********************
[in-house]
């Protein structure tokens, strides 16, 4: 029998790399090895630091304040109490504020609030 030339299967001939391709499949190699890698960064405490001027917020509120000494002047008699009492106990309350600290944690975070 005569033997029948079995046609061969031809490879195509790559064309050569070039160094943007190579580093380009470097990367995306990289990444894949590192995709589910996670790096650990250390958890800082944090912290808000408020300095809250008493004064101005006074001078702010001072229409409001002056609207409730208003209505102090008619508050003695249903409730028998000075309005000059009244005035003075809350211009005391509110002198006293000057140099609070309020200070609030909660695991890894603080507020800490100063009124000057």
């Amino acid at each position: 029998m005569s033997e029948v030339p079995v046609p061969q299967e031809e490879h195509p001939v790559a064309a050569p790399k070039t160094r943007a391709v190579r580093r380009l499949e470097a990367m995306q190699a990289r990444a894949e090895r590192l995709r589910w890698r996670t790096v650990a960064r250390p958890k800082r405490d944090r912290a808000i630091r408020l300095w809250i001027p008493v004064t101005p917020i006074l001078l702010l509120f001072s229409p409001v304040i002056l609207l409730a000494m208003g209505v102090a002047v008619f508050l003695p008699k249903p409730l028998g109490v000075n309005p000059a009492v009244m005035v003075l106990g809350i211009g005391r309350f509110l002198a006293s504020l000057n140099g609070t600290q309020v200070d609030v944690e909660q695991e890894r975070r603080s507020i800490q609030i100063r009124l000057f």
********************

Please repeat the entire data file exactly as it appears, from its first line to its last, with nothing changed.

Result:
[in-house]
């Protein structure tokens, strides 16, 4: 029998790399090895630091304040109490504020609030 030339299967001939391709499949190699890698960064405490001027917020509120000494002047008699009492106990309350600290944690975070 005569033997029948079995046609061969031809490879195509790559064309050569070039160094943007190579580093380009470097990367995306990289990444894949590192995709589910996670790096650990250390958890800082944090912290808000408020300095809250008493004064101005006074001078702010001072229409409001002056609207409730208003209505102090008619508050003695249903409730028998000075309005000059009244005035003075809350211009005391509110002198006293000057140099609070309020200070609030909660695991890894603080507020800490100063009124000057």
């Amino acid at each position: 029998m005569s033997e029948v030339p079995v046609p061969q299967e031809e490879h195509p001939v790559a064309a050569p790399k070039t160094r943007a391709v190579r580093r380009l499949e470097a990367m995306q190699a990289r990444a894949e090895r590192l995709r589910w890698r996670t790096v650990a960064r250390p958890k800082r405490d944090r912290a808000i630091r408020l300095w809250i001027p008493v004064t101005p917020i006074l001078l702010l509120f001072s229409p409001v304040i002056l609207l409730a000494m208003g209505v102090a002047v008619f508050l003695p008699k249903p409730l028998g109490v000075n309005p000059a009492v009244m005035v003075l106990g809350i211009g005391r309350f509110l002198a006293s504020l000057n140099g609070t600290q309020v200070d609030v944690e909660q695991e890894r975070r603080s507020i800490q609030i100063r009124l000057f």